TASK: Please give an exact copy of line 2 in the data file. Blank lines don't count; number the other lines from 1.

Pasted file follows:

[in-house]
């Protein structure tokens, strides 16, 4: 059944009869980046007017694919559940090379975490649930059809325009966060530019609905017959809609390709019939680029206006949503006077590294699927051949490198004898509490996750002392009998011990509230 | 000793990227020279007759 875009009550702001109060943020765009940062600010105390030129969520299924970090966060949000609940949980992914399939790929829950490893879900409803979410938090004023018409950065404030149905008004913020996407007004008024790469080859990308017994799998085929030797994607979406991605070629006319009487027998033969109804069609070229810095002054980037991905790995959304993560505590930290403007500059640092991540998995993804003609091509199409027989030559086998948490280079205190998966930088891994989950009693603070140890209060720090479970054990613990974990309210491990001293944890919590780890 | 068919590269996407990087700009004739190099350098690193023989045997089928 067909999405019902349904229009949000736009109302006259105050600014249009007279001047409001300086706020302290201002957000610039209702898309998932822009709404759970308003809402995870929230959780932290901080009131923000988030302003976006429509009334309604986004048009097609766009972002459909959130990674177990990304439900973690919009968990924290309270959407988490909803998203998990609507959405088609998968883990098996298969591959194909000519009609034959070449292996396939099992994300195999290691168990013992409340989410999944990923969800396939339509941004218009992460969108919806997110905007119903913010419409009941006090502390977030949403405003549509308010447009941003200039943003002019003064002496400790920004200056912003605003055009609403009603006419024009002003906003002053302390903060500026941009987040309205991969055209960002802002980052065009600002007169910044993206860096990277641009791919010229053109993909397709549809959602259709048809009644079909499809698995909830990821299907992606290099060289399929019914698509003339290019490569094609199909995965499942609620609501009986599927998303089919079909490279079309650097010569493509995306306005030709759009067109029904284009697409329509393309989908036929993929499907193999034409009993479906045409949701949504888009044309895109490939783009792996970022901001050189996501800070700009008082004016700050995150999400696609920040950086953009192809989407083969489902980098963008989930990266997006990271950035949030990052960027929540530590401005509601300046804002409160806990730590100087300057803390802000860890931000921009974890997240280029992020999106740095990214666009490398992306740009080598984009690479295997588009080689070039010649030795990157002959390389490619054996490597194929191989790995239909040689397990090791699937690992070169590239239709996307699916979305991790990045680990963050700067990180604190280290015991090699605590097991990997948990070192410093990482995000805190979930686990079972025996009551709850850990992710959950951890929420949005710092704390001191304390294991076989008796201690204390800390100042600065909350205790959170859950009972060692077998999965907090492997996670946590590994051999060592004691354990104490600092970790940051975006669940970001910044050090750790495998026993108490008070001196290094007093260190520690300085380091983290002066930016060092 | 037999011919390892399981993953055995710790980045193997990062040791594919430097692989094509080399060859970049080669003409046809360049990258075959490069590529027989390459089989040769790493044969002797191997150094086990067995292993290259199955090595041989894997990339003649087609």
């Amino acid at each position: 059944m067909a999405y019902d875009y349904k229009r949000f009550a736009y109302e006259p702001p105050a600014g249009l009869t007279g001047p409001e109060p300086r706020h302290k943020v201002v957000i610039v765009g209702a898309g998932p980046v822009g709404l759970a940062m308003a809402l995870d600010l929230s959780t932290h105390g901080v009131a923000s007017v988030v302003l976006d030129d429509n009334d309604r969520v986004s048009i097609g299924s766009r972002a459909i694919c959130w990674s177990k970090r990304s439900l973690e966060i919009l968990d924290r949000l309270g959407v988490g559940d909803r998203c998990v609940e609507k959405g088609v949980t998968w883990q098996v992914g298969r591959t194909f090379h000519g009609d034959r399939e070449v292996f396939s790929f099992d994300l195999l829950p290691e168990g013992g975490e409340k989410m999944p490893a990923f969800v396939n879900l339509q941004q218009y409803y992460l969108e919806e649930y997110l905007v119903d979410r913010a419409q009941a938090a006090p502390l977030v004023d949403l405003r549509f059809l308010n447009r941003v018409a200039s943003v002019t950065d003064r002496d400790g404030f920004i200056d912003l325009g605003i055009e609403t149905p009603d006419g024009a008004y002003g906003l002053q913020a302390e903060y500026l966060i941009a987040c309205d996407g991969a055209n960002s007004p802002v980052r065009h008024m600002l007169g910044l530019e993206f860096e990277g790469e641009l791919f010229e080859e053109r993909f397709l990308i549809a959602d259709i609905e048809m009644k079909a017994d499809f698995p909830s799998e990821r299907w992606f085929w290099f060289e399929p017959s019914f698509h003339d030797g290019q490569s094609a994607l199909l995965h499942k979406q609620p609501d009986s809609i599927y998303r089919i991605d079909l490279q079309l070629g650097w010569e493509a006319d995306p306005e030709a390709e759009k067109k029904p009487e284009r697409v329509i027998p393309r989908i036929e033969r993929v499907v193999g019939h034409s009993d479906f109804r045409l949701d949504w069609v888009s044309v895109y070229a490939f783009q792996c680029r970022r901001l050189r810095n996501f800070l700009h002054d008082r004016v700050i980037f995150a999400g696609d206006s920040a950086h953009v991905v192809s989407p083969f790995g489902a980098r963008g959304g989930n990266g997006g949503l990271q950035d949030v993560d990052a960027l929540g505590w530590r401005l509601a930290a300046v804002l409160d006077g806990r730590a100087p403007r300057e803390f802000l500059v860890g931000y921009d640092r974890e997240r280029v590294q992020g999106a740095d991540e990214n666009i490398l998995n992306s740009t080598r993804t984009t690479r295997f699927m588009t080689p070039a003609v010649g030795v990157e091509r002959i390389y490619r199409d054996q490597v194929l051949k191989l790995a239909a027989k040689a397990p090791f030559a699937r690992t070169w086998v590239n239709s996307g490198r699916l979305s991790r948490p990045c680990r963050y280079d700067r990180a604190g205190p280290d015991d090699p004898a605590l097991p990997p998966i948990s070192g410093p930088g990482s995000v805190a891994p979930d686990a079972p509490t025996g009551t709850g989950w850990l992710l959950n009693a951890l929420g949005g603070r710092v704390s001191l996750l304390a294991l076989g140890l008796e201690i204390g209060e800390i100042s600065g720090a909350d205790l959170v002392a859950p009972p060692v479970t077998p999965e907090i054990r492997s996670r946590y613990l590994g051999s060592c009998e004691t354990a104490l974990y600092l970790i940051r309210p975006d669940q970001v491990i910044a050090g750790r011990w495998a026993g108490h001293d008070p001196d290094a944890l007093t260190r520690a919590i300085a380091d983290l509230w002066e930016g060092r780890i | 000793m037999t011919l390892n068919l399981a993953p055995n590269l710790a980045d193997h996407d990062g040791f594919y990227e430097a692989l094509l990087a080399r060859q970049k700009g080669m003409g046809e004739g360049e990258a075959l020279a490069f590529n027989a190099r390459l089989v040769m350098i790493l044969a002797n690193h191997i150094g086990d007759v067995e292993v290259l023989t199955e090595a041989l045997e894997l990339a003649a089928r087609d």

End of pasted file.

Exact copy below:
């Protein structure tokens, strides 16, 4: 059944009869980046007017694919559940090379975490649930059809325009966060530019609905017959809609390709019939680029206006949503006077590294699927051949490198004898509490996750002392009998011990509230 | 000793990227020279007759 875009009550702001109060943020765009940062600010105390030129969520299924970090966060949000609940949980992914399939790929829950490893879900409803979410938090004023018409950065404030149905008004913020996407007004008024790469080859990308017994799998085929030797994607979406991605070629006319009487027998033969109804069609070229810095002054980037991905790995959304993560505590930290403007500059640092991540998995993804003609091509199409027989030559086998948490280079205190998966930088891994989950009693603070140890209060720090479970054990613990974990309210491990001293944890919590780890 | 068919590269996407990087700009004739190099350098690193023989045997089928 067909999405019902349904229009949000736009109302006259105050600014249009007279001047409001300086706020302290201002957000610039209702898309998932822009709404759970308003809402995870929230959780932290901080009131923000988030302003976006429509009334309604986004048009097609766009972002459909959130990674177990990304439900973690919009968990924290309270959407988490909803998203998990609507959405088609998968883990098996298969591959194909000519009609034959070449292996396939099992994300195999290691168990013992409340989410999944990923969800396939339509941004218009992460969108919806997110905007119903913010419409009941006090502390977030949403405003549509308010447009941003200039943003002019003064002496400790920004200056912003605003055009609403009603006419024009002003906003002053302390903060500026941009987040309205991969055209960002802002980052065009600002007169910044993206860096990277641009791919010229053109993909397709549809959602259709048809009644079909499809698995909830990821299907992606290099060289399929019914698509003339290019490569094609199909995965499942609620609501009986599927998303089919079909490279079309650097010569493509995306306005030709759009067109029904284009697409329509393309989908036929993929499907193999034409009993479906045409949701949504888009044309895109490939783009792996970022901001050189996501800070700009008082004016700050995150999400696609920040950086953009192809989407083969489902980098963008989930990266997006990271950035949030990052960027929540530590401005509601300046804002409160806990730590100087300057803390802000860890931000921009974890997240280029992020999106740095990214666009490398992306740009080598984009690479295997588009080689070039010649030795990157002959390389490619054996490597194929191989790995239909040689397990090791699937690992070169590239239709996307699916979305991790990045680990963050700067990180604190280290015991090699605590097991990997948990070192410093990482995000805190979930686990079972025996009551709850850990992710959950951890929420949005710092704390001191304390294991076989008796201690204390800390100042600065909350205790959170859950009972060692077998999965907090492997996670946590590994051999060592004691354990104490600092970790940051975006669940970001910044050090750790495998026993108490008070001196290094007093260190520690300085380091983290002066930016060092 | 037999011919390892399981993953055995710790980045193997990062040791594919430097692989094509080399060859970049080669003409046809360049990258075959490069590529027989390459089989040769790493044969002797191997150094086990067995292993290259199955090595041989894997990339003649087609």